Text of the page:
Hollywood endings and the effects of divorce on children

Ever notice how Hollywood movies always end in divorce reconciliation? Two recent releases, “Mr. Popper’s Penguins” and “Stupid Crazy Love,” have this as their underlying theme. In both movies, estranged spouses reunite after they work out their differences and realize they’re still in love. No relationship problem seems too big for Hollywood to overcome. On Tuesday abcNews.com brought up an interesting conversation of the pros and cons of the fairy-tale happy ending and the effects of divorce on children.

So called “comedies of remarriage” have been around since the 1930s, but the most famous and influential is The Parent Trap (1961), which has been remade several times. Interestingly, most of these movies cater to children and perhaps reflect the growing normalcy of divorce in children’s live. The effects of divorce on children are difficult, and many often long for parents to get back together. According to psychology professor Christy Buchanan of Wakeforest University, this type of fantasy wish fulfillment can be dangerous. “It’s not unusual for kids to have fantasies of reconciliation,” she says, ”So to the extent that Hollywood perpetuates the notion that this can happen for kids who are experiencing this type of longing, that could be difficult for families.”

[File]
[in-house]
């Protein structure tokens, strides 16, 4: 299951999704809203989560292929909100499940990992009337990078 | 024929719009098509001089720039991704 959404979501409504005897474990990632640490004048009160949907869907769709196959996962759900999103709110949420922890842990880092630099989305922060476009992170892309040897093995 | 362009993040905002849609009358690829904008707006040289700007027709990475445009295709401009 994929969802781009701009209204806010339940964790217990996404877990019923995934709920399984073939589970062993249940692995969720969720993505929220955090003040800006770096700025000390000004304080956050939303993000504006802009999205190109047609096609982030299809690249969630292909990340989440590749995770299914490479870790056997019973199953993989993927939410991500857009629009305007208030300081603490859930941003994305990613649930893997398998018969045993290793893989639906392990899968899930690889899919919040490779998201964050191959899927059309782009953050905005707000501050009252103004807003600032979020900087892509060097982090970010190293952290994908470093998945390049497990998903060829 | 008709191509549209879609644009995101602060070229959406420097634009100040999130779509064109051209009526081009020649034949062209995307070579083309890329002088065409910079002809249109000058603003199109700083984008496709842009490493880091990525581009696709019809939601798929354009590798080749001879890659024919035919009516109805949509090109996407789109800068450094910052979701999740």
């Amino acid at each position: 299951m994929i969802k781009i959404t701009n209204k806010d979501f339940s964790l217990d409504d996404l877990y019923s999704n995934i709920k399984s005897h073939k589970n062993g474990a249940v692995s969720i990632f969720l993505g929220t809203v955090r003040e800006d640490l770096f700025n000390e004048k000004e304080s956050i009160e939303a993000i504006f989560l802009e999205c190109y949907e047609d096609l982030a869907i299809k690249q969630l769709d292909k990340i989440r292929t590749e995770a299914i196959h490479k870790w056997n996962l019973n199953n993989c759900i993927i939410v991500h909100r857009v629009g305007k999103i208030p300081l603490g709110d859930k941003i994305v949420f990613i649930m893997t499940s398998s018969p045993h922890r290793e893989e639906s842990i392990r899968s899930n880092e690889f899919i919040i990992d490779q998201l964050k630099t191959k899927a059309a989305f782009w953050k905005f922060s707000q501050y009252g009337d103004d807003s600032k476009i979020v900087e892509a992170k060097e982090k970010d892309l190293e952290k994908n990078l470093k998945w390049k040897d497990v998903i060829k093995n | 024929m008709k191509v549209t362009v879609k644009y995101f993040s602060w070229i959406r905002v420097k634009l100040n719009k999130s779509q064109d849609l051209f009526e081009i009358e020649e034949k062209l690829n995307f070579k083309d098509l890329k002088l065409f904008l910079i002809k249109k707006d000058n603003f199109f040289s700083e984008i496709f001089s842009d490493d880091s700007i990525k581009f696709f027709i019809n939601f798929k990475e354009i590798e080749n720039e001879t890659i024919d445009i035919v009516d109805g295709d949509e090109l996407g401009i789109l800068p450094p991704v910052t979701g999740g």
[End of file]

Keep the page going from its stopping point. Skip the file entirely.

In other words, it creates false hope and false expectations that can make the experience of divorce even harder on children. Remarriage after divorce is extremely rare and often ends in another divorce. By focusing on nostalgia, these stories worsen the effects of divorce on children by preventing kids and families from moving on and accepting change as a potentially good thing.

At the same time, other psychologists and experts disagree. “Hollywood is about fantasy and happy endings, and the downside of disappointment is more than offset by the uplift of hope,” says psychologist and author Dr. Robert Epstein. There’s nothing wrong with a little escape into a fairy-tale ending, he argues. Children are smart, and can separate reality from fantasy.

So what’s the alternative to reconciliation fantasies? Some movies have gotten it right. “Mrs. Doubtfire” (1993), for example, shows a divorced couple negotiating their new situation and a father (Robbin Williams) making a concerted—and hilarious—effort to remain a part of his children’s lives. This more accurately reflects the possible positive outcome of a divorce situation.

Power of Two strives to prevent divorce in marriages that can be saved with a little be bit of TLC, lots of dedication, and skill building. We believe a healthy marriage is a positive and beneficial thing for everyone.  At the same time, whether or not a divorce has occurred, what’s important is to show parents treating each other respectfully and lovingly. (Best of all, treating everyone with love and respect). Movies that show couples working through their differences and setting a positive example for their children–whatever their relationship–are good! Knowing that mom and dad still like each other despite their reasons for divorce, and are happy to be part of their kids’ lives, will help lessen the negative effects of divorce on children.

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